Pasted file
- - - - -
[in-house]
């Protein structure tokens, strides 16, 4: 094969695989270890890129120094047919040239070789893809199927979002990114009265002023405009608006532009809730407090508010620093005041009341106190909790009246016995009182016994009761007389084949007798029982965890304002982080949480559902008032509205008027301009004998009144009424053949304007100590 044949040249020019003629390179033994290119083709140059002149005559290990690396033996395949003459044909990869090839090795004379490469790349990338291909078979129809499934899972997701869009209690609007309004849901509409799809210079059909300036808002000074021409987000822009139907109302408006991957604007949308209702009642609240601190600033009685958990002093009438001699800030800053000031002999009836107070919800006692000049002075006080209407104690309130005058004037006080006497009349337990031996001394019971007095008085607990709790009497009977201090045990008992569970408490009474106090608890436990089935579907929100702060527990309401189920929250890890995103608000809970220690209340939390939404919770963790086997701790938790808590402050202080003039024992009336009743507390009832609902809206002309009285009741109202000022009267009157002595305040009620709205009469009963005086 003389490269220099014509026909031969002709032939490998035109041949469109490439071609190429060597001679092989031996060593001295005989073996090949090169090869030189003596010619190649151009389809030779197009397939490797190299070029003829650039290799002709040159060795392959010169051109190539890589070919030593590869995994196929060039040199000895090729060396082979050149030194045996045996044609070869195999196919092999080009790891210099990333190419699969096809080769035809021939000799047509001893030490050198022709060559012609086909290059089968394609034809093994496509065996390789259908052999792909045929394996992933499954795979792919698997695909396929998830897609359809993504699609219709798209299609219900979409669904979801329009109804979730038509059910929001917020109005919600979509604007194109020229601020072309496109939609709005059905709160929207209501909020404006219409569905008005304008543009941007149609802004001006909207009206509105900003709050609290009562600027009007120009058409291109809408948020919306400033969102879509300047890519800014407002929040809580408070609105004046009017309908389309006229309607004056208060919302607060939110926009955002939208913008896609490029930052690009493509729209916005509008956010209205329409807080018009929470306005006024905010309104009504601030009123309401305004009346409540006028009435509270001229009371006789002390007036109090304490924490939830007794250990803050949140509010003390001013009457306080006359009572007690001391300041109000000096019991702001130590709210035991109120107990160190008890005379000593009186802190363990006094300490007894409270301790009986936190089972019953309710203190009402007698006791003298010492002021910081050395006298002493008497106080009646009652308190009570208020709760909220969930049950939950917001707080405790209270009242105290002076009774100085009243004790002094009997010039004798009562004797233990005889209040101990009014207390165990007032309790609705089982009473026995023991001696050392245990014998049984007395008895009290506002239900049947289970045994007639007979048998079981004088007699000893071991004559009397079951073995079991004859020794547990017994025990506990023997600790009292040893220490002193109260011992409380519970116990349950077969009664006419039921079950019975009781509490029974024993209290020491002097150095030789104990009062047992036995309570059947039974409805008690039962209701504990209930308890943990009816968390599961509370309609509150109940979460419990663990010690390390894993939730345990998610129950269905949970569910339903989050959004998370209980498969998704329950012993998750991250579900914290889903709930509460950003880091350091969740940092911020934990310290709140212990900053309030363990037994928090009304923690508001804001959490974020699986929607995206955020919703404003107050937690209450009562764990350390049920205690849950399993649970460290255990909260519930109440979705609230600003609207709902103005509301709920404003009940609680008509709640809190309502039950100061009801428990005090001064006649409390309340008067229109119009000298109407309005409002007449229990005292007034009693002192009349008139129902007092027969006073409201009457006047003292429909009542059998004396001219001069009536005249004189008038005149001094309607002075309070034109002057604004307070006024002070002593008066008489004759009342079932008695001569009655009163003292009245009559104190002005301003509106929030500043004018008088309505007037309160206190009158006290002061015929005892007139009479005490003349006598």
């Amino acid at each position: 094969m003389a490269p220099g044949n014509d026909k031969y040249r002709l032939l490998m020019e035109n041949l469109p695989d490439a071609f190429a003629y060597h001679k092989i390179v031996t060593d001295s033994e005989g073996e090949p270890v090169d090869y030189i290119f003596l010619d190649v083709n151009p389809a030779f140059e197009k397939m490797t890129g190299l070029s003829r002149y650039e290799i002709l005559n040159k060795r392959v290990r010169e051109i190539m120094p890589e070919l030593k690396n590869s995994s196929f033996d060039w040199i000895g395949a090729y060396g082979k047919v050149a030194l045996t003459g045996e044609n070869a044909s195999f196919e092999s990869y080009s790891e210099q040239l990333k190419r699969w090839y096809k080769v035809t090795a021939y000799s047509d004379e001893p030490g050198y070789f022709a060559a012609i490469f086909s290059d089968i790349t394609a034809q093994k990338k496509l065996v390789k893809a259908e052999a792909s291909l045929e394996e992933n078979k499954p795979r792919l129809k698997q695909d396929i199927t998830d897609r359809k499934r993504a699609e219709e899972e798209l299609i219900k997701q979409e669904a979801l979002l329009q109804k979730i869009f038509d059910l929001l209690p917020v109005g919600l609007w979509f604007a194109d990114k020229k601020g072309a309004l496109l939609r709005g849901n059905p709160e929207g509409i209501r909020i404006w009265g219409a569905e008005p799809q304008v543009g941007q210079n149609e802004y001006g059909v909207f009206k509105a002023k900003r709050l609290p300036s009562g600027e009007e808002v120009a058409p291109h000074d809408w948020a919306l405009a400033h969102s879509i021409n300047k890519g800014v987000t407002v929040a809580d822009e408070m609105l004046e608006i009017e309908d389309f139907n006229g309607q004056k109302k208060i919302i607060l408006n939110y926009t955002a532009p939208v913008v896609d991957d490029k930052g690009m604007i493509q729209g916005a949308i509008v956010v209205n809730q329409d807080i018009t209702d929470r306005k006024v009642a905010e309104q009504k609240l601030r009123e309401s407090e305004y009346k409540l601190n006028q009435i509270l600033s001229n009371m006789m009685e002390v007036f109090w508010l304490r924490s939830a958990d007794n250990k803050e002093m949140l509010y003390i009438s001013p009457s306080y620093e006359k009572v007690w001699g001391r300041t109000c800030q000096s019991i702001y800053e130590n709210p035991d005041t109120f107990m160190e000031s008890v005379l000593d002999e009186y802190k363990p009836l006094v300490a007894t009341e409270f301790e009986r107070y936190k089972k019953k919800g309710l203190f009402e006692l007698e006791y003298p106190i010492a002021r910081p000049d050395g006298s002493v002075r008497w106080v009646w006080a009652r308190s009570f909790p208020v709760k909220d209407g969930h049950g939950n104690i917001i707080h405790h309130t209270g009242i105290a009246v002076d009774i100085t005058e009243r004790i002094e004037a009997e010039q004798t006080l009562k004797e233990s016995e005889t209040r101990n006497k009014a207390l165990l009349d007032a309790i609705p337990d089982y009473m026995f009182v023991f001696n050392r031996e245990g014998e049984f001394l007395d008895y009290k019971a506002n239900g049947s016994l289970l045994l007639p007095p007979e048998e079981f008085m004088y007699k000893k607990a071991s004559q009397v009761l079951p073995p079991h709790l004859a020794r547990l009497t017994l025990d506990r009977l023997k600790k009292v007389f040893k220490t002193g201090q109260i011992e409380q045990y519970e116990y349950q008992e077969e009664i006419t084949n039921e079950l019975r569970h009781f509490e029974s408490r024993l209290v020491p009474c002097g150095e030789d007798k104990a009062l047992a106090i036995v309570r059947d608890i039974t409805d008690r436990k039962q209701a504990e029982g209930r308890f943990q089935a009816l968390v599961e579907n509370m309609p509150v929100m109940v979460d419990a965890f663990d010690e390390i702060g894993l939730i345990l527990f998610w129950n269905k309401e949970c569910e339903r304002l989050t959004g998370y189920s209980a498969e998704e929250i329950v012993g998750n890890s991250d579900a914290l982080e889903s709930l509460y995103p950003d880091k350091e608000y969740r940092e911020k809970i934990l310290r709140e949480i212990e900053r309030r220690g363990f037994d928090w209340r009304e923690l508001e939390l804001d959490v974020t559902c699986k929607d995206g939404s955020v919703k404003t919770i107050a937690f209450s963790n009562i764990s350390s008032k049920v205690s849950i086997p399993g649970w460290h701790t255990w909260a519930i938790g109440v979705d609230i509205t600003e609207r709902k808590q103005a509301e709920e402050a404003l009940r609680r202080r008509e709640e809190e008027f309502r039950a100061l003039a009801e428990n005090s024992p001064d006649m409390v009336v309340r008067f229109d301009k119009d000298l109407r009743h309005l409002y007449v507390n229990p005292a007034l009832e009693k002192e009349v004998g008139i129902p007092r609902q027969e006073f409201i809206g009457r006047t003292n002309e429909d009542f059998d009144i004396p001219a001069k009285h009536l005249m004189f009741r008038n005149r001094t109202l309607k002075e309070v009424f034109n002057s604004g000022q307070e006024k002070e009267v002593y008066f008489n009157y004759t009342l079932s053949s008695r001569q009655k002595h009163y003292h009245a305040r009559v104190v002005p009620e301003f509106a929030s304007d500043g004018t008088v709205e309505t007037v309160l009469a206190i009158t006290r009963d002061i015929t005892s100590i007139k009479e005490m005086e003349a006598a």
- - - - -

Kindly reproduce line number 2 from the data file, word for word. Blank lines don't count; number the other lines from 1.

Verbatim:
């Protein structure tokens, strides 16, 4: 094969695989270890890129120094047919040239070789893809199927979002990114009265002023405009608006532009809730407090508010620093005041009341106190909790009246016995009182016994009761007389084949007798029982965890304002982080949480559902008032509205008027301009004998009144009424053949304007100590 044949040249020019003629390179033994290119083709140059002149005559290990690396033996395949003459044909990869090839090795004379490469790349990338291909078979129809499934899972997701869009209690609007309004849901509409799809210079059909300036808002000074021409987000822009139907109302408006991957604007949308209702009642609240601190600033009685958990002093009438001699800030800053000031002999009836107070919800006692000049002075006080209407104690309130005058004037006080006497009349337990031996001394019971007095008085607990709790009497009977201090045990008992569970408490009474106090608890436990089935579907929100702060527990309401189920929250890890995103608000809970220690209340939390939404919770963790086997701790938790808590402050202080003039024992009336009743507390009832609902809206002309009285009741109202000022009267009157002595305040009620709205009469009963005086 003389490269220099014509026909031969002709032939490998035109041949469109490439071609190429060597001679092989031996060593001295005989073996090949090169090869030189003596010619190649151009389809030779197009397939490797190299070029003829650039290799002709040159060795392959010169051109190539890589070919030593590869995994196929060039040199000895090729060396082979050149030194045996045996044609070869195999196919092999080009790891210099990333190419699969096809080769035809021939000799047509001893030490050198022709060559012609086909290059089968394609034809093994496509065996390789259908052999792909045929394996992933499954795979792919698997695909396929998830897609359809993504699609219709798209299609219900979409669904979801329009109804979730038509059910929001917020109005919600979509604007194109020229601020072309496109939609709005059905709160929207209501909020404006219409569905008005304008543009941007149609802004001006909207009206509105900003709050609290009562600027009007120009058409291109809408948020919306400033969102879509300047890519800014407002929040809580408070609105004046009017309908389309006229309607004056208060919302607060939110926009955002939208913008896609490029930052690009493509729209916005509008956010209205329409807080018009929470306005006024905010309104009504601030009123309401305004009346409540006028009435509270001229009371006789002390007036109090304490924490939830007794250990803050949140509010003390001013009457306080006359009572007690001391300041109000000096019991702001130590709210035991109120107990160190008890005379000593009186802190363990006094300490007894409270301790009986936190089972019953309710203190009402007698006791003298010492002021910081050395006298002493008497106080009646009652308190009570208020709760909220969930049950939950917001707080405790209270009242105290002076009774100085009243004790002094009997010039004798009562004797233990005889209040101990009014207390165990007032309790609705089982009473026995023991001696050392245990014998049984007395008895009290506002239900049947289970045994007639007979048998079981004088007699000893071991004559009397079951073995079991004859020794547990017994025990506990023997600790009292040893220490002193109260011992409380519970116990349950077969009664006419039921079950019975009781509490029974024993209290020491002097150095030789104990009062047992036995309570059947039974409805008690039962209701504990209930308890943990009816968390599961509370309609509150109940979460419990663990010690390390894993939730345990998610129950269905949970569910339903989050959004998370209980498969998704329950012993998750991250579900914290889903709930509460950003880091350091969740940092911020934990310290709140212990900053309030363990037994928090009304923690508001804001959490974020699986929607995206955020919703404003107050937690209450009562764990350390049920205690849950399993649970460290255990909260519930109440979705609230600003609207709902103005509301709920404003009940609680008509709640809190309502039950100061009801428990005090001064006649409390309340008067229109119009000298109407309005409002007449229990005292007034009693002192009349008139129902007092027969006073409201009457006047003292429909009542059998004396001219001069009536005249004189008038005149001094309607002075309070034109002057604004307070006024002070002593008066008489004759009342079932008695001569009655009163003292009245009559104190002005301003509106929030500043004018008088309505007037309160206190009158006290002061015929005892007139009479005490003349006598």